He left before I did, and when I went to cash out, I found he’d paid for my lunch. After getting over our delight, the cashier, a middle-aged woman, and I shared some slightly salty jokes about his intentions. An all-around perfect lunch experience.

I’ve become increasingly obsessed with Benedict Arnold’s march to Quebec — it’s hard to avoid if you live in the Kennebec River valley and like to read historical markers. Watch out, because I’m going to be writing about it very, very soon. When it’s not so hot out.

The porch days are already dwindling… Cinnamon bun courtesy of Hello Good PIe.

We get so little nice weather and winters are so long that, dammit, I’m going to sit on my porch every single day I can, whether I like it or not.

Whether you live here or are just visiting, on some nice day just drive around the two-lanes, find a small town and get yourself some local food. Pro tip: Spiro & Co. in Belgrade Lakes Village has the best gyro’s you will ever eat.

If you read my blog posts, you already know this, but I highly recommend on some sunny day mapping out an inland two-lane to nowhere, roll down the windows, put on some tunes and bomb through the hot summer sun to someplace in Maine you’ve never been before.

When you get there, drop a few bucks in a local eatery or store (it’s a long winter in more ways than one in a lot of Maine), poke in at the museum or historical society if it’s open, and enjoy the short time we have every year to do that kind of thing. If you live here, thank your lucky stars. If you’re visiting, enjoy your stay. And keep it down at night, will ya? Some of us gotta work in the morning.

About Maureen Milliken

Maureen Milliken is the author of the Bernie O’Dea mystery series. Follow her on Twitter at @mmilliken47 and like her Facebook page at Maureen Milliken mysteries. Sign up for email updates at She hosts the podcast Crime&Stuff with her sister Rebecca Milliken.
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6 Responses to Maine summer: It’s hot, so I’ll keep it short. Or not.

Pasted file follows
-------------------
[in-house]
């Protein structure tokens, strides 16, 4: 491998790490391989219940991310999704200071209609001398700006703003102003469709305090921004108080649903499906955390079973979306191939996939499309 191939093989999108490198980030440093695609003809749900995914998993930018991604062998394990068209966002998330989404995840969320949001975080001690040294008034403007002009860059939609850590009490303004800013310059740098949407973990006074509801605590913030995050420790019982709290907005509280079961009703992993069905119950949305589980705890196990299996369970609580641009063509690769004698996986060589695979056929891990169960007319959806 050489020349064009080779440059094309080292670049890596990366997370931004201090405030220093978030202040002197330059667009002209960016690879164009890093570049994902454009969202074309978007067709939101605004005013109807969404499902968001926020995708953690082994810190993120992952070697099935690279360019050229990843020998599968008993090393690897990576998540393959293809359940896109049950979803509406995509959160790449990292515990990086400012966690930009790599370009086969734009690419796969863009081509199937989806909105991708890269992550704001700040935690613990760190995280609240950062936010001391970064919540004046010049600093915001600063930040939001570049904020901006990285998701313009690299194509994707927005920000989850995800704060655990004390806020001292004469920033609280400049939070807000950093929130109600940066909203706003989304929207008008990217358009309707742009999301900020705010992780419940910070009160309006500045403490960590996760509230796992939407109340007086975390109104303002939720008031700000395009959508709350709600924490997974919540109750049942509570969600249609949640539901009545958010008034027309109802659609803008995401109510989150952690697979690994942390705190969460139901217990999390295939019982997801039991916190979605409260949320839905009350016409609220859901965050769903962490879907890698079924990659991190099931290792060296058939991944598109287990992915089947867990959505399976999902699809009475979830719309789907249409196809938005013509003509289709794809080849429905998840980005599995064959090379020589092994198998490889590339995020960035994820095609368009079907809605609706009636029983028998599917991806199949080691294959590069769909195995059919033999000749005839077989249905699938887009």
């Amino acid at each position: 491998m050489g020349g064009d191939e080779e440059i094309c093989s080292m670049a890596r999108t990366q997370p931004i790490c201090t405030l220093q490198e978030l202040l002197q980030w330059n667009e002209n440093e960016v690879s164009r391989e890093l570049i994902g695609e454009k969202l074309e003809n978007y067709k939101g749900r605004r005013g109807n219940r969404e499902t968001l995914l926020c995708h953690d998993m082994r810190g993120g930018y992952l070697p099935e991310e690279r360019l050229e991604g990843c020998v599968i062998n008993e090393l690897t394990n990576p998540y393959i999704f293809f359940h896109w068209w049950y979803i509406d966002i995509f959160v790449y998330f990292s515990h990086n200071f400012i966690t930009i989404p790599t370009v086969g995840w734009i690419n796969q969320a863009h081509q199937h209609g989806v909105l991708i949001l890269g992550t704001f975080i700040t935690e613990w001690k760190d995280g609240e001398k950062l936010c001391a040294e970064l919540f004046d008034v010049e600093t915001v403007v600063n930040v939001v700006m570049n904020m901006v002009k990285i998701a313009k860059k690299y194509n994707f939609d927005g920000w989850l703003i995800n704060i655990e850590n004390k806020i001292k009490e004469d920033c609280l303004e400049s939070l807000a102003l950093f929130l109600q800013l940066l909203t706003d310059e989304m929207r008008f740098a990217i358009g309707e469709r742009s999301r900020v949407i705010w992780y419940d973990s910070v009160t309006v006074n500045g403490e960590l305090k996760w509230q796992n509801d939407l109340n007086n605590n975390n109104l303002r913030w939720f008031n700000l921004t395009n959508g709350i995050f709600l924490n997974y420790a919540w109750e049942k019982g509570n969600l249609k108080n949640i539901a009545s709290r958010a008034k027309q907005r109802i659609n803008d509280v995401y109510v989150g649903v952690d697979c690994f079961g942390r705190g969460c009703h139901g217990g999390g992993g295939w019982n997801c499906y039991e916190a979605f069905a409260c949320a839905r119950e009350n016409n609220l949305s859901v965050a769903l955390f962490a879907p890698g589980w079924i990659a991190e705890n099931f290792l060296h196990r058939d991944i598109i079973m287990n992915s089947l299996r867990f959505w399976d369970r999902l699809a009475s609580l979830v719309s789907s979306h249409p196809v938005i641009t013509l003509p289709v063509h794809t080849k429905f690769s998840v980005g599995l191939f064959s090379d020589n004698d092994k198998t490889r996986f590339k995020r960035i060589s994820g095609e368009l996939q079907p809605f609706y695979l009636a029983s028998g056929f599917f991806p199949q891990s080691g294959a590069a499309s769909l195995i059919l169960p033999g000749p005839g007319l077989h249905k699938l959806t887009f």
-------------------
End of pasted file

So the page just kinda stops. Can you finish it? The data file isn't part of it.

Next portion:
1. Anne says:

    Loved the randomness of this…kinda’ like a summer day in Maine…

  2. Mary Ann says:

    Belgrade Lakes! I recognized the street in your picture. We have a camp on Great Pond. Don’t you just love their 4th of July celebration? Hasn’t changed much in the 35 years we’ve been there 🙂 strawberry short cakes, frog jumping contest (BYOF), the parade and fireworks.

  3. Anonymous says:

    Love Mary Ann’s new acronym…BYOF.

  4. LOL Love this post, Maureen. I’m one of those visitors. We’ve come almost every year for 5 or so years now. Missing this one. If my family didn’t live in Texas, I’d move to Maine–at least for the summer months. I don’t think I’m hardy enough to endure the winters. I’ve seen everywhere up east get clobbered with the heat recently. Have really felt for you. Different for y’all than us. We know July and August will be killers. Unfortunately, that is sometimes literally. Glad it’s cooled off for you and hope the visitors keep down their music. (We’re not the loud ones.) LOL

    • Maureen Milliken says:

      I’m glad you’re not the loud ones. 🙂 You get used to the cold — the thing people don’t realize, I think, is the snow, the ice, how it takes so much longer to get everywhere, everything’s a hassle in the winter. It’s not just the temperature. Hmm. Guess I should put that in a book… But the summer’s make it worth it! Too bad you didn’t make it up here this year!